Thoughts on Older Child Adoption From Experienced Parents
Posted onUpdated on July 28, 2022
If you’re considering older child adoption, one of the best things you can do is seek advice from other families. Families who have worked through many of the same fears or concerns you’re now grappling with, and who have gone through the experience of helping an older child adapt to a new country, culture, language — and, in many cases, to life in a family instead of an institution.
Families who have learned how to help their child heal from trauma and long-term institutionalization, and how to build a loving, trusting bond with a child who may have never experienced that kind of bond with a caregiver or family member before.
View the slideshow above to hear from a handful of Holt families who have adopted children at older ages. You can also read more in-depth stories about these families below and, if you would like more advice, you can contact an adoption service specialist to get in touch with an advocate family directly!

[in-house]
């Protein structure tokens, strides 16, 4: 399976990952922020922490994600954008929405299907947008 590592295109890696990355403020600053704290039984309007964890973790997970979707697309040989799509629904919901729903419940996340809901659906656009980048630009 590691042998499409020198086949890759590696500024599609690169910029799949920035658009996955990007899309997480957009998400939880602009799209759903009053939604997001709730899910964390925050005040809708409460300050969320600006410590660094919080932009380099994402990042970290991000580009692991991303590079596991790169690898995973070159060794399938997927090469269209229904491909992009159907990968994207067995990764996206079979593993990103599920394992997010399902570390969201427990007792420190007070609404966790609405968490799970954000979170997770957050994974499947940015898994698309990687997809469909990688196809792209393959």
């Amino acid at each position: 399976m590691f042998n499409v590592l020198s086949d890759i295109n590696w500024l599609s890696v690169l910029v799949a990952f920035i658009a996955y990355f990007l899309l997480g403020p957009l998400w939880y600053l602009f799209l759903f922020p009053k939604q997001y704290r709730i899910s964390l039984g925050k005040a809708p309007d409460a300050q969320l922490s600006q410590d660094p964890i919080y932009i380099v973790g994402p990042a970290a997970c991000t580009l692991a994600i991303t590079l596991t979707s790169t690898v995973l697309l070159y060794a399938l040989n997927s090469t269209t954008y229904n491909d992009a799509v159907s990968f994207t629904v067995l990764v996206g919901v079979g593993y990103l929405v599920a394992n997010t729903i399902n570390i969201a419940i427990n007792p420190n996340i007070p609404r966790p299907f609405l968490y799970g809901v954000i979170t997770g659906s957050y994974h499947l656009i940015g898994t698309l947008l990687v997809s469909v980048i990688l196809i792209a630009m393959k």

Holt’s director of clinical services — Celeste Snodgrass — shares about adopting her son Max from Thailand at 9 years old. While an adoption expert by profession, Celeste affirms that no older-child adoption goes perfectly smoothly. But it’s the perfect option for many families, and for children who have been waiting so long.
Adoptive dad Keith Guess shares about his family’s experience with older child adoption, how it differs from adopting babies, and how Spencer and Leo — two teen brothers from Vietnam — have adjusted to their new home, and their new life, in the U.S.
As 16-year-old Van Dai prepares to meet his adoptive family, and his adoptive family prepares to meet him, they share what they’re nervous about, what they’re excited about, and why they are so eager to finally meet one another.
When a documentary filmmaker approached Elizabeth and Jud Curry about filming their lives as a multiracial, international adoptive family of 12, they hesitated. But then their 9-year-old daughter, recently adopted from China, asked a question that so surprised them, they decided to say yes — welcoming viewers inside their lives and home.